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Cost-of-living crisis could trigger spike in cyberattacks on critical infrastructure

Apr 18, 20233 mins
Critical InfrastructureCyberattacksRisk Management

Report warns of the CNI security impacts of economic hardship including insider threats, social engineering attacks, and reduced cyber budgets.

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Credit: whiteMocca / Shutterstock

The cost-of-living crisis could trigger a rise in cyberattacks and security risks impacting UK critical national infrastructure (CNI). That’s according to new research by UK cybersecurity services firm Bridewell, which surveyed 500 UK cybersecurity decision makers in the transport and aviation, utilities, finance, government, and communications sectors. The Cyber Security in Critical National Infrastructure Organisations: 2023 report found that over a third (34%) of organisations across UK CNI anticipate a rise in cybercrime as a direct result of the current economic crisis.

The findings come as the ongoing Russia-Ukraine war squeezes oil and gas flows to the UK, causing a spike in prices for fuel and food.

Economic downturn may increase insider threats, social engineering attacks

The rising cost of living is putting employees and organisations under increased financial strain. As focus turns to financial stability, security issues could be sliding down the priority list, creating opportunities for insider threats to go unnoticed, the report read.

The rising cost of living could lead to an increase in insider threats and employee crime, as workers increasingly steal from their employers to make ends meet, the report said. Over a fifth (21%) of CNI decision makers surveyed now rank employee sabotage among the biggest risks to their organisation’s IT environment.

Meanwhile, organised criminal groups could be primed to exploit people’s vulnerabilities by reaching out to individual employees within an organisation, offering them a lucrative payoff in return for access to sensitive data or protected systems. A third (33%) of respondents expect the prevalence of phishing and social engineering attacks to grow because of economic downturns, suggesting that threat actors could prey on employees’ financial fears to gain illicit access to CNI data and systems.

Reduced cybersecurity budgets add to CNI security risks

Aside from evolving security threats, the economic pressures facing CNI are causing some UK organisations to re-evaluate their cyber spend. Almost two-thirds (65%) of respondents across UK CNI have seen some reduction or a significant reduction in their organisation’s cybersecurity budget this year, in sharp contrast to 2022, when cybersecurity budgets rose across all sectors, the report stated.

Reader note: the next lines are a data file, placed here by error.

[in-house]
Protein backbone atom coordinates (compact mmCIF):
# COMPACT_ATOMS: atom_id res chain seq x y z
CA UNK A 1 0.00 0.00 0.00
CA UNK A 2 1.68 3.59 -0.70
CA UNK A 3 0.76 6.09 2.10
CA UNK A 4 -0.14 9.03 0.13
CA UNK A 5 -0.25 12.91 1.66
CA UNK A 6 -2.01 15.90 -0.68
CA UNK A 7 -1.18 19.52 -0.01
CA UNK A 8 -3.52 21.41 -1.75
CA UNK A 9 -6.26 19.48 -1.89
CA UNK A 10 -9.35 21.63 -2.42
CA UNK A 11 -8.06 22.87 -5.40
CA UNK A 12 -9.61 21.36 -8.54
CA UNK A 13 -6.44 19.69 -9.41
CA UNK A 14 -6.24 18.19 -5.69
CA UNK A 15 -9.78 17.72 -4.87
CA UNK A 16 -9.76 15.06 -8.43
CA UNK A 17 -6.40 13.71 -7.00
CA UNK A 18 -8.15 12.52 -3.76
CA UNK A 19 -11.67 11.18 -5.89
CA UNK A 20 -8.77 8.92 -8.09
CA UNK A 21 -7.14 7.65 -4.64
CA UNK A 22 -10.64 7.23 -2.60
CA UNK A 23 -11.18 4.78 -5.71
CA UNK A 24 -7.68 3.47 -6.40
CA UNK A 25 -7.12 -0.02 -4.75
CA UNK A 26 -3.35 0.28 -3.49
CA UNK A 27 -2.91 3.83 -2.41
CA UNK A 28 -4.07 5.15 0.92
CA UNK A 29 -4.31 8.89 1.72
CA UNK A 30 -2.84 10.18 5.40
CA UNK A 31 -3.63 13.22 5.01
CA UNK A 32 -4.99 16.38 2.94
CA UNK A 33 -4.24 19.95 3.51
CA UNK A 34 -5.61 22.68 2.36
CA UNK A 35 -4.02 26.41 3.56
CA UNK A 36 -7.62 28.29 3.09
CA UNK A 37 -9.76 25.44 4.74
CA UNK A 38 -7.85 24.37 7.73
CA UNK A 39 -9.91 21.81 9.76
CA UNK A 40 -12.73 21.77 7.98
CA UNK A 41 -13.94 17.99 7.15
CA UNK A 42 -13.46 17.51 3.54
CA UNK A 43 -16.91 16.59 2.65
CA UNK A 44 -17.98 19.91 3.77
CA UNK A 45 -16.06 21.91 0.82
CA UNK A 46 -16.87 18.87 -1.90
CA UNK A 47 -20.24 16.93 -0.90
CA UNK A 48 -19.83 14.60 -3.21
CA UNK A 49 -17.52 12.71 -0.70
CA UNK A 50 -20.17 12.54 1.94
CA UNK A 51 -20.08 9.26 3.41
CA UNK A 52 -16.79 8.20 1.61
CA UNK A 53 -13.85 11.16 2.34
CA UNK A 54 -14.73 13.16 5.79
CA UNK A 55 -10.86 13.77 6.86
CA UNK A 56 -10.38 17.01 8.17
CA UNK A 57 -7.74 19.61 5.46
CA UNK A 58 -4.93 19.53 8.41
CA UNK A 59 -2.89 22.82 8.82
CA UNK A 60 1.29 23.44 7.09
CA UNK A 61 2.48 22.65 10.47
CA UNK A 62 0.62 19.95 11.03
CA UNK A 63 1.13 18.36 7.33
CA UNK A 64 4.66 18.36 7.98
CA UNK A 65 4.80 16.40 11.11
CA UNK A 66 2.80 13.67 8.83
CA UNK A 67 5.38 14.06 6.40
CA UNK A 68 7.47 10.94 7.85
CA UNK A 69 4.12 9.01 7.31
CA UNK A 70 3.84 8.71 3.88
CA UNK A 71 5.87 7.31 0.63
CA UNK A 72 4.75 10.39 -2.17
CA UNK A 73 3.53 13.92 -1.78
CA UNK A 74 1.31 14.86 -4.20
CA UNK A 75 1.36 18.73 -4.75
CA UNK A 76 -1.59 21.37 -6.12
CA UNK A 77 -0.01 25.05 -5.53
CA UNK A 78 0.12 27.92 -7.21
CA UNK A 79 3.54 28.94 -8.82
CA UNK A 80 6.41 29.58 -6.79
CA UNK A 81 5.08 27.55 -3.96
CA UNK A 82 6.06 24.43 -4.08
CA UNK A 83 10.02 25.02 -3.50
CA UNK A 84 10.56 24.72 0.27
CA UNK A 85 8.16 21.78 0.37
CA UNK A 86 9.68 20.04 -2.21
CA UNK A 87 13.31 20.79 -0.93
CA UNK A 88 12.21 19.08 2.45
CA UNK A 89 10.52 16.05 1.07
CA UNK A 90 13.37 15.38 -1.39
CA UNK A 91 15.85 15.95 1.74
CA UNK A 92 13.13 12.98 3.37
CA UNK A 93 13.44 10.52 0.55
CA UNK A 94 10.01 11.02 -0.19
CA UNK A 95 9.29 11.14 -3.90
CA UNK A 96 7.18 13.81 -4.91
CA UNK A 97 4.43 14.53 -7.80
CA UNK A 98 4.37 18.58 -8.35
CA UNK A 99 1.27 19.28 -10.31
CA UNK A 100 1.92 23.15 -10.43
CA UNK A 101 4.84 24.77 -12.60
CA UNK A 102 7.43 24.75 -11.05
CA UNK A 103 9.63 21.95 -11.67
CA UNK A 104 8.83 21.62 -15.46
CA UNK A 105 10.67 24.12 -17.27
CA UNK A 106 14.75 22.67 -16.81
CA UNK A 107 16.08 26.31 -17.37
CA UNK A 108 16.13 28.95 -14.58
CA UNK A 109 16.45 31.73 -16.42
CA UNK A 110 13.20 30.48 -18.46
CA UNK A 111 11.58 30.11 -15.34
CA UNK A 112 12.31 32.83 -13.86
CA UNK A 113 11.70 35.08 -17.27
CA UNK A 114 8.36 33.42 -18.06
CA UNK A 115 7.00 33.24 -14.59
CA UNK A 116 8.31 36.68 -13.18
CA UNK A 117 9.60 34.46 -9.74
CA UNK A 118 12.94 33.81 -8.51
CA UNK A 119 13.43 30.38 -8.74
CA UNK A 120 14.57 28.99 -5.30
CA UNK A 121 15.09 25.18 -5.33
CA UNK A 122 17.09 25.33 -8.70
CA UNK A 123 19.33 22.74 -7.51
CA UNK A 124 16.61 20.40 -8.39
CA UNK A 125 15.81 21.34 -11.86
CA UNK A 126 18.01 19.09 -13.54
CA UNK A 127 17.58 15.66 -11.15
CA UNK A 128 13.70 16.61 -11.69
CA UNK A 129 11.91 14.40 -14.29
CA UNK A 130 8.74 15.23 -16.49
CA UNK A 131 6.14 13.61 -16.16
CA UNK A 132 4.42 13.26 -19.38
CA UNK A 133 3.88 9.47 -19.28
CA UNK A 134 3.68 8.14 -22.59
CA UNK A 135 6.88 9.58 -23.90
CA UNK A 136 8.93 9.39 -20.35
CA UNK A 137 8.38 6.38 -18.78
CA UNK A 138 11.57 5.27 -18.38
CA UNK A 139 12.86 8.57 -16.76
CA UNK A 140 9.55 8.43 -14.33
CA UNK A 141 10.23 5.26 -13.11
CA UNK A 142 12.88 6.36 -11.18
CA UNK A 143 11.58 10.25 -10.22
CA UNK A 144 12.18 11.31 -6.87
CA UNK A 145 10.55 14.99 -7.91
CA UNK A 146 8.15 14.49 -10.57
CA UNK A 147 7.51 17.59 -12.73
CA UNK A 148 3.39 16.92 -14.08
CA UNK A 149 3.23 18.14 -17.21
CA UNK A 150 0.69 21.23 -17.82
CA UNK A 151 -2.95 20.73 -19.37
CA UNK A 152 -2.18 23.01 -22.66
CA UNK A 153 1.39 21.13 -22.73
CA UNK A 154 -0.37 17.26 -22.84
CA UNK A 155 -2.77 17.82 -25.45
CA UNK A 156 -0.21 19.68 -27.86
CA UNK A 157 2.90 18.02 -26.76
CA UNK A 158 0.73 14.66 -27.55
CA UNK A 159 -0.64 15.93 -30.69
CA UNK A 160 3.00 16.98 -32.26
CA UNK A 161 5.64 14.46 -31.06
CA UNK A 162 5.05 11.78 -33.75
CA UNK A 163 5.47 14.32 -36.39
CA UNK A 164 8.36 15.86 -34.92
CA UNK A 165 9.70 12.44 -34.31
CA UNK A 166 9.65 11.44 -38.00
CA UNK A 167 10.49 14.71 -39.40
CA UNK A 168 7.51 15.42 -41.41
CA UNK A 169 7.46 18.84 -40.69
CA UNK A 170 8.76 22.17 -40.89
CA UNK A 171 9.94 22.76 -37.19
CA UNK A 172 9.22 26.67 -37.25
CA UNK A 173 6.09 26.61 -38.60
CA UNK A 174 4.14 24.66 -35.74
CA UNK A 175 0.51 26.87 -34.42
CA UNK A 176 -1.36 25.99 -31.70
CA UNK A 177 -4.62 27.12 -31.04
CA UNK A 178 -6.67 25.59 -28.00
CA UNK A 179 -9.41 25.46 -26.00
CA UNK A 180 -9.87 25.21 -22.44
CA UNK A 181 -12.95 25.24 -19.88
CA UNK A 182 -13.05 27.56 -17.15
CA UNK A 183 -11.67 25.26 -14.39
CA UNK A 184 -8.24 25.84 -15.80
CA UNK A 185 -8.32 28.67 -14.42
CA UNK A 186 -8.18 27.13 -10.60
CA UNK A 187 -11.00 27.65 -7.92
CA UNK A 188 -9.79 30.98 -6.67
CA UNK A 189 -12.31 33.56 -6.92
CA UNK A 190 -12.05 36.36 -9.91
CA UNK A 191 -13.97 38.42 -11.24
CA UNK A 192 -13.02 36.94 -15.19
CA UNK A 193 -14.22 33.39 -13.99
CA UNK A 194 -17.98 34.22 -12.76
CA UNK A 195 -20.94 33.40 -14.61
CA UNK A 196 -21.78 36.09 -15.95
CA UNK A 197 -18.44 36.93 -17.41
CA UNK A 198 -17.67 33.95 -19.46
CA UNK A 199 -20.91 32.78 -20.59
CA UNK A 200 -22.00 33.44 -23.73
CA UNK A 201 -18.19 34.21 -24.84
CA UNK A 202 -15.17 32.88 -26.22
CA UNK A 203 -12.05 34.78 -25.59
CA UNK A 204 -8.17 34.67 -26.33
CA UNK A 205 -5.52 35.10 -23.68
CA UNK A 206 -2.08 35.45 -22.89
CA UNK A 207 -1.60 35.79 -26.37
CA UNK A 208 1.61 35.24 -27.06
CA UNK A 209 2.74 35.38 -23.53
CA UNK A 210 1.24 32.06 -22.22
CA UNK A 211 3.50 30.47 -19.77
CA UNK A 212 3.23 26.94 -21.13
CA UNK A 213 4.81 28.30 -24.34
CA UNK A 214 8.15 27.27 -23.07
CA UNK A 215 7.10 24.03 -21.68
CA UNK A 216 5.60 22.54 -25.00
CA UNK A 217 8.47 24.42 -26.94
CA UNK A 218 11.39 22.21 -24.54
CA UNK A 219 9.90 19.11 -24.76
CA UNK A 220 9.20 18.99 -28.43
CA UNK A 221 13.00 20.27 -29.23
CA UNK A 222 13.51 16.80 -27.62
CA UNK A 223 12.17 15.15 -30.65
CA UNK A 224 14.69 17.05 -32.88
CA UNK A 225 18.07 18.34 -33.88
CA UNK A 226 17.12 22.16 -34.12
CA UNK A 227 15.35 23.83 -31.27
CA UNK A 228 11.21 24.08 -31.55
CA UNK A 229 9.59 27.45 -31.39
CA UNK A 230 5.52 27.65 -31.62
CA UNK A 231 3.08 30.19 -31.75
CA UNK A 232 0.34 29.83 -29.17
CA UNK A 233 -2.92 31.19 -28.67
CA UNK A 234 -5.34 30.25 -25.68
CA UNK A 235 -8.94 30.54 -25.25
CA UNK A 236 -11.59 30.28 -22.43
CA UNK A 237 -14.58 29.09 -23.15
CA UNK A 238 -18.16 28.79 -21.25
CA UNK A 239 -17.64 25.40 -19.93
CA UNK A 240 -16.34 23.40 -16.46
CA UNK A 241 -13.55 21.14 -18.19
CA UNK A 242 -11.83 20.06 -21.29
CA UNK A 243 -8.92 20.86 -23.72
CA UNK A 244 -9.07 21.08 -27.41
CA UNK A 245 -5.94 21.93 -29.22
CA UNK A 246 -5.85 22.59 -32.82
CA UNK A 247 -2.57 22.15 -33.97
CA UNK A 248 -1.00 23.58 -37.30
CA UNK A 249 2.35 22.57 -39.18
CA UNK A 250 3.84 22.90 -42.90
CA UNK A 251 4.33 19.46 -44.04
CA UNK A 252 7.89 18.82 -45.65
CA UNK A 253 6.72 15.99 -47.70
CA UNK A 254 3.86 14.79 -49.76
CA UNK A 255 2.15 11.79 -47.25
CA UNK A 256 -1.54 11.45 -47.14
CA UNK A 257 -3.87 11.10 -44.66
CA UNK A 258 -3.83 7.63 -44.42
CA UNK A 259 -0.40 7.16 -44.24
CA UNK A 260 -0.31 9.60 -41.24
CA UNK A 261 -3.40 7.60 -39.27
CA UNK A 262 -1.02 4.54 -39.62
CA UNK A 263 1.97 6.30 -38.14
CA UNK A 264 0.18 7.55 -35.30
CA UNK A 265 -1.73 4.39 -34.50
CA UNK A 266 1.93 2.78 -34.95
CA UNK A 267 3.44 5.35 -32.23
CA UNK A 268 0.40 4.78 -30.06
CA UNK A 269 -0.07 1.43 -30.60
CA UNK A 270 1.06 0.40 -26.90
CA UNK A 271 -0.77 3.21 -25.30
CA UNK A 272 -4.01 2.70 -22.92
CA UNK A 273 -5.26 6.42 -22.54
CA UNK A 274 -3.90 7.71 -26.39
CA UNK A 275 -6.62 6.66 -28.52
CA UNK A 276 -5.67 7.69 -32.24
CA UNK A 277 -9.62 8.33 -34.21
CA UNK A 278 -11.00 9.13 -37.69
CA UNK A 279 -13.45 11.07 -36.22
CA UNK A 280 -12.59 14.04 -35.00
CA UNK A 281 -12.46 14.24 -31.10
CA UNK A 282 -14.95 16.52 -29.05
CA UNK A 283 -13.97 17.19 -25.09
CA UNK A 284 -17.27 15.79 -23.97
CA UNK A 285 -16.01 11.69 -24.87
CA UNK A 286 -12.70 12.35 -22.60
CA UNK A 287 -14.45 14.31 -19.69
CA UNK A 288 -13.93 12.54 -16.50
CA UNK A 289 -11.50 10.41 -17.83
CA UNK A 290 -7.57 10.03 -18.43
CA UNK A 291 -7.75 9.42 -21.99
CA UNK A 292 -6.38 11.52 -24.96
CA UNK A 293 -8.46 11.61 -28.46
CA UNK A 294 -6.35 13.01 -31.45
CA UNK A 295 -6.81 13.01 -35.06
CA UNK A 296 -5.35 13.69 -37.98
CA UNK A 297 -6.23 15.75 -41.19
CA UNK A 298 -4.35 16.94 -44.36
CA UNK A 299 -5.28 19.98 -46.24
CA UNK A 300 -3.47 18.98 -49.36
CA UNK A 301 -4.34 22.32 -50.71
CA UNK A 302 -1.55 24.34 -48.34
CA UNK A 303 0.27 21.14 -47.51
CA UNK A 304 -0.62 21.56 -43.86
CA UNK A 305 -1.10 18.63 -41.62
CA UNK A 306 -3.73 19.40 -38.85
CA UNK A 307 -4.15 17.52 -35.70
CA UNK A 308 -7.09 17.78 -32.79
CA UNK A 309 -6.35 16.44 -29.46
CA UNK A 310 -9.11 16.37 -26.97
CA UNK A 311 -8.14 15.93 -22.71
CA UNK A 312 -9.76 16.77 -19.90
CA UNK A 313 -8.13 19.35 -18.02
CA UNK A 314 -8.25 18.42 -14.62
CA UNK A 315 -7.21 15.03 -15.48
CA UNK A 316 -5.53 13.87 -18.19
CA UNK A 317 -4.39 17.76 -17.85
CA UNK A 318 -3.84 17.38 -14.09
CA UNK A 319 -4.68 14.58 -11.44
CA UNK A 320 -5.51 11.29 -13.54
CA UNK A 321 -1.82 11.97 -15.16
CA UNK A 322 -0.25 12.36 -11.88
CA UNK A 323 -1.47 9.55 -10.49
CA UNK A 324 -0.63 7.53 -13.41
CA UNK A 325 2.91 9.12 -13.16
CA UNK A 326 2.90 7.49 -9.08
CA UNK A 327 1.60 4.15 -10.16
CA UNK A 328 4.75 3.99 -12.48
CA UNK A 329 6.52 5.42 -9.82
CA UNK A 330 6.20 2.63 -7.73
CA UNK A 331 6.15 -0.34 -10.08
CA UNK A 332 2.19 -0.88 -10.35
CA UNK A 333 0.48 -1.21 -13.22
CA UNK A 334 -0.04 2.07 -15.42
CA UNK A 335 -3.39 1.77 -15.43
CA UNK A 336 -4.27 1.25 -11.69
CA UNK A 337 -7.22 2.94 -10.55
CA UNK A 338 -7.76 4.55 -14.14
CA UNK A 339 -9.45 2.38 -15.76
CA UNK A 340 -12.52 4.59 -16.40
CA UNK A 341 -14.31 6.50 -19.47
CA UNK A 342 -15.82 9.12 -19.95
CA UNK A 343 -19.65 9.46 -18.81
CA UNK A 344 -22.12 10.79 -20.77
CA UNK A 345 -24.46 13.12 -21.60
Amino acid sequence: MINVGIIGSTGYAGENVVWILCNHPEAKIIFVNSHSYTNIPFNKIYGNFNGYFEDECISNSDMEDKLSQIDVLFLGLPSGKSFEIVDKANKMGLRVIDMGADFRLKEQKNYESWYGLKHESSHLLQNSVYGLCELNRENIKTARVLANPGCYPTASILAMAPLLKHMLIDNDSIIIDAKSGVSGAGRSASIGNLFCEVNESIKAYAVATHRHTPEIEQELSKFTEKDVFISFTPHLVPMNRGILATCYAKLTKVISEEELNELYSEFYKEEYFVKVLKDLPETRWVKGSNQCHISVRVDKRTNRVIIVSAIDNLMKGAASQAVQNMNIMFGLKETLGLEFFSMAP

The communications sector has been impacted the least by cybersecurity budget cuts, with almost half (48%) seeing no change in cybersecurity budgets. However, the transport and aviation and utilities sectors (including energy, oil, and gas) have experienced the greatest fall in cyber budgets, with 73% and 69% of respective respondents seeing some reduction or a significant reduction, the research found.

CNI must strengthen cyber defences from the inside out

Amid increased security risks and decreasing security budgets, IT, and security leaders in the CNI sector must invest in strengthening their cyber defences from the inside out, said Anthony Young, Co-CEO at Bridewell. This should encompass the robust monitoring and testing of systems and access controls, investment in data loss prevention, and the continuous education and training of employees to raise awareness of cyber security best practices.”

Last September, the UK’s National Cyber Security Centre (NCSC) released a new version of the Cyber Assessment Framework (CAF) to support CNI organisations that are subject to the Network and Information Systems (NIS) regulations and organisations managing cyber-related risks to public safety. The release came in the wake of research which revealed that the UK CNI sector is struggling to address software supply chain risks and cyber skills shortages.

UK Editor

Michael Hill is the UK editor of CSO Online. He has spent the past 8 years covering various aspects of the cybersecurity industry, with particular interest in the ever-evolving role of the human-related elements of information security. A keen storyteller with a passion for the publishing process, he enjoys working creatively to produce media that has the biggest possible impact on the audience.

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